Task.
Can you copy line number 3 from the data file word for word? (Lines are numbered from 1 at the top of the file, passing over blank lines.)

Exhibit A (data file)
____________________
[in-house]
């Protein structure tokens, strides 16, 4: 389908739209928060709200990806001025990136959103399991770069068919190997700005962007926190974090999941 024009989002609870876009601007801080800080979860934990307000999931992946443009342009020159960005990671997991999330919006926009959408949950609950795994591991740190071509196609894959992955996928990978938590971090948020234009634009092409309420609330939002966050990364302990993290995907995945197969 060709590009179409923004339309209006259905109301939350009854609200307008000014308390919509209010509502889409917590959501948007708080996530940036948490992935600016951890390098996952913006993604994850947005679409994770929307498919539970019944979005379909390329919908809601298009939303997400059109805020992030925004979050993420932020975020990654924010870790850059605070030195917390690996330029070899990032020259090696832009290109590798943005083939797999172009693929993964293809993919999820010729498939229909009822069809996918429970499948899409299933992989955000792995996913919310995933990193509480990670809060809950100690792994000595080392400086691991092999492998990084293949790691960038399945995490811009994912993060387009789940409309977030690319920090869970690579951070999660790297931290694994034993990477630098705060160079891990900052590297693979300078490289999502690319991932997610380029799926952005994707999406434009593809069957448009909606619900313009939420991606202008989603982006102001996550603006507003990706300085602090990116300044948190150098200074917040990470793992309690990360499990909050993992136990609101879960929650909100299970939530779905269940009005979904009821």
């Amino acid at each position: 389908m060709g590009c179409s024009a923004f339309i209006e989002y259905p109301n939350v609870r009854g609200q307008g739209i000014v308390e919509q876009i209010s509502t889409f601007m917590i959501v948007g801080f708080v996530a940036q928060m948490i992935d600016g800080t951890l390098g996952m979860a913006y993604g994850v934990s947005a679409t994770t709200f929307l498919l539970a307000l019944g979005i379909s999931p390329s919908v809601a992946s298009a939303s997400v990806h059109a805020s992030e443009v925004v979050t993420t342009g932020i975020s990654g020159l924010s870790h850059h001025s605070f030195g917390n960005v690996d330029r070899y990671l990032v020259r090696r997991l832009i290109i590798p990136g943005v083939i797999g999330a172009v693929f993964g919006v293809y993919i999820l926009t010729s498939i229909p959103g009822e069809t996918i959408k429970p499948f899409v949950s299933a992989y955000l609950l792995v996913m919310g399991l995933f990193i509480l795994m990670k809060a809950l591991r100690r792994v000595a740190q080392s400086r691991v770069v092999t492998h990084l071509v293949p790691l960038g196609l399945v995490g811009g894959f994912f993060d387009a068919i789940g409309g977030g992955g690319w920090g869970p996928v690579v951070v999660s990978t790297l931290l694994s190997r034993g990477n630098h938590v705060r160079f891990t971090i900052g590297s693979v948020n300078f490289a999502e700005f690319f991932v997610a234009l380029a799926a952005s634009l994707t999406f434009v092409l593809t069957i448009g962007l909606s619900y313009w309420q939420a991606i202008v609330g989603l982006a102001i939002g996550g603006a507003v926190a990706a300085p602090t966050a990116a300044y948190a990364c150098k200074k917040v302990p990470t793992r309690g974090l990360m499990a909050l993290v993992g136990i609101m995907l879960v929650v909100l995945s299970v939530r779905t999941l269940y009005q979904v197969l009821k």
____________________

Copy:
């Amino acid at each position: 389908m060709g590009c179409s024009a923004f339309i209006e989002y259905p109301n939350v609870r009854g609200q307008g739209i000014v308390e919509q876009i209010s509502t889409f601007m917590i959501v948007g801080f708080v996530a940036q928060m948490i992935d600016g800080t951890l390098g996952m979860a913006y993604g994850v934990s947005a679409t994770t709200f929307l498919l539970a307000l019944g979005i379909s999931p390329s919908v809601a992946s298009a939303s997400v990806h059109a805020s992030e443009v925004v979050t993420t342009g932020i975020s990654g020159l924010s870790h850059h001025s605070f030195g917390n960005v690996d330029r070899y990671l990032v020259r090696r997991l832009i290109i590798p990136g943005v083939i797999g999330a172009v693929f993964g919006v293809y993919i999820l926009t010729s498939i229909p959103g009822e069809t996918i959408k429970p499948f899409v949950s299933a992989y955000l609950l792995v996913m919310g399991l995933f990193i509480l795994m990670k809060a809950l591991r100690r792994v000595a740190q080392s400086r691991v770069v092999t492998h990084l071509v293949p790691l960038g196609l399945v995490g811009g894959f994912f993060d387009a068919i789940g409309g977030g992955g690319w920090g869970p996928v690579v951070v999660s990978t790297l931290l694994s190997r034993g990477n630098h938590v705060r160079f891990t971090i900052g590297s693979v948020n300078f490289a999502e700005f690319f991932v997610a234009l380029a799926a952005s634009l994707t999406f434009v092409l593809t069957i448009g962007l909606s619900y313009w309420q939420a991606i202008v609330g989603l982006a102001i939002g996550g603006a507003v926190a990706a300085p602090t966050a990116a300044y948190a990364c150098k200074k917040v302990p990470t793992r309690g974090l990360m499990a909050l993290v993992g136990i609101m995907l879960v929650v909100l995945s299970v939530r779905t999941l269940y009005q979904v197969l009821k």